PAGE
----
With our strong interest in environmentally-minded arts practice, 7000 Trees can run small-group workshops that explore many resonant themes in today’s current environmental climate, such as waste, recycling, and ecology. Workshops explore several common environmental arts-practices, such as toy-hacking, circuit-bending, up-cycling, and environmental design. We can create specific workshops that deal with the issues facing your project, group, or workplace, and endeavour to provide the tools for creative practitioners to think more broadly about the environmental impact of their work. 
We can run sessions that explore the local environment, engaging with issues surrounding climate change and ecological engagement, and using local natural materials to both develop art and reflect upon our relationship to the natural world in a creative fashion. 


Land Art

Site-Specific Art

Arts Ecology

Field Recording





Environmental Design


Community Art

Shared Space




Sound Walking



Street Performance



Chapel Hill

Locating arts-practice within its wider ecology is paramount to everything we do. Our very first event was a field-recording workshop held at Lewes Chapel Hill - a historically rich site that was the location of Englands deadliest avalanche.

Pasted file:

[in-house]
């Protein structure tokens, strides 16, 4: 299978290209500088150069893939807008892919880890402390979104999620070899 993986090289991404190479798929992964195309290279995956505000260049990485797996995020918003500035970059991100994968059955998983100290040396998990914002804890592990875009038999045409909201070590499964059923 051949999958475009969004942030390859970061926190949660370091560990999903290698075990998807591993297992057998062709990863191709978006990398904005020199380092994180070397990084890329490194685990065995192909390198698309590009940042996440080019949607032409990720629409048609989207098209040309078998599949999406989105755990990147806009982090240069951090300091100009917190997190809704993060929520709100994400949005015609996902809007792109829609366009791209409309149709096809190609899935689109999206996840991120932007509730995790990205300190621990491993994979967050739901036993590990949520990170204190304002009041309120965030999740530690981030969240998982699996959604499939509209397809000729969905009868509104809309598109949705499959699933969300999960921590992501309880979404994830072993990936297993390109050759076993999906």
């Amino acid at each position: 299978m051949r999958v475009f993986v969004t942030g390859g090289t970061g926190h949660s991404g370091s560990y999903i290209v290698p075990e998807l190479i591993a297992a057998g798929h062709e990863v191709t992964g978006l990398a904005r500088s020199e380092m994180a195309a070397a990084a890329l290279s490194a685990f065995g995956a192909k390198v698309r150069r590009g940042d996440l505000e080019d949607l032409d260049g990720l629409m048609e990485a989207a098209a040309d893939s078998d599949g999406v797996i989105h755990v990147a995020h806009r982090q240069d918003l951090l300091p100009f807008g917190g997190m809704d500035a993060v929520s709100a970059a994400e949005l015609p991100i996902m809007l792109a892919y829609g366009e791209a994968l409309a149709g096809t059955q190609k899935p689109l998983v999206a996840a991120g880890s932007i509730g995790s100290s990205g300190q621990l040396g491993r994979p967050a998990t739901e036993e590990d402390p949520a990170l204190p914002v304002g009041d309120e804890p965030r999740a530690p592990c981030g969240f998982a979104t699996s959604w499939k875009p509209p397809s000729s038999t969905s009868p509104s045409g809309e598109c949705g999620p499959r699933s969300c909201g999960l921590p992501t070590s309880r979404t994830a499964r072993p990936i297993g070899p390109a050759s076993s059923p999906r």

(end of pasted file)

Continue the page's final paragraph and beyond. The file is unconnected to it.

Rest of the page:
Incorporating sound-recording, photography, and leaf rubbing, with instructed participants in the numerous approaches one can take when seeking to document their environment.  Participants were tasked with taking 10 polaroid photos of their surroundings, encouraging participants to both focus on the world around them and to collectively discuss the aesthetic, cultural, and historic value of the stimuli they percieved.

Brush Making

Digital technology can often seem antithetical to engagement with the natural world, hidden behind a screen or device.  However, there are numerous ways that natural materials can be incorporated into digital practices, such as the creation of digital brushes. 

Long walks in the woodlands are used to collect leaves, bark, and other such natural debris, which are taken back to the studio and photographed or scanned. These images are then edited and and fitted to brush templates, allowing the user to 'draw' with them as elaborate brushes and nibs in software such as photoshop or affinity design. 

This is a great way of not only ensuring a level of originality within your artwork, but of embedding numerous practices - walking, photography, land-art - directly within your craft.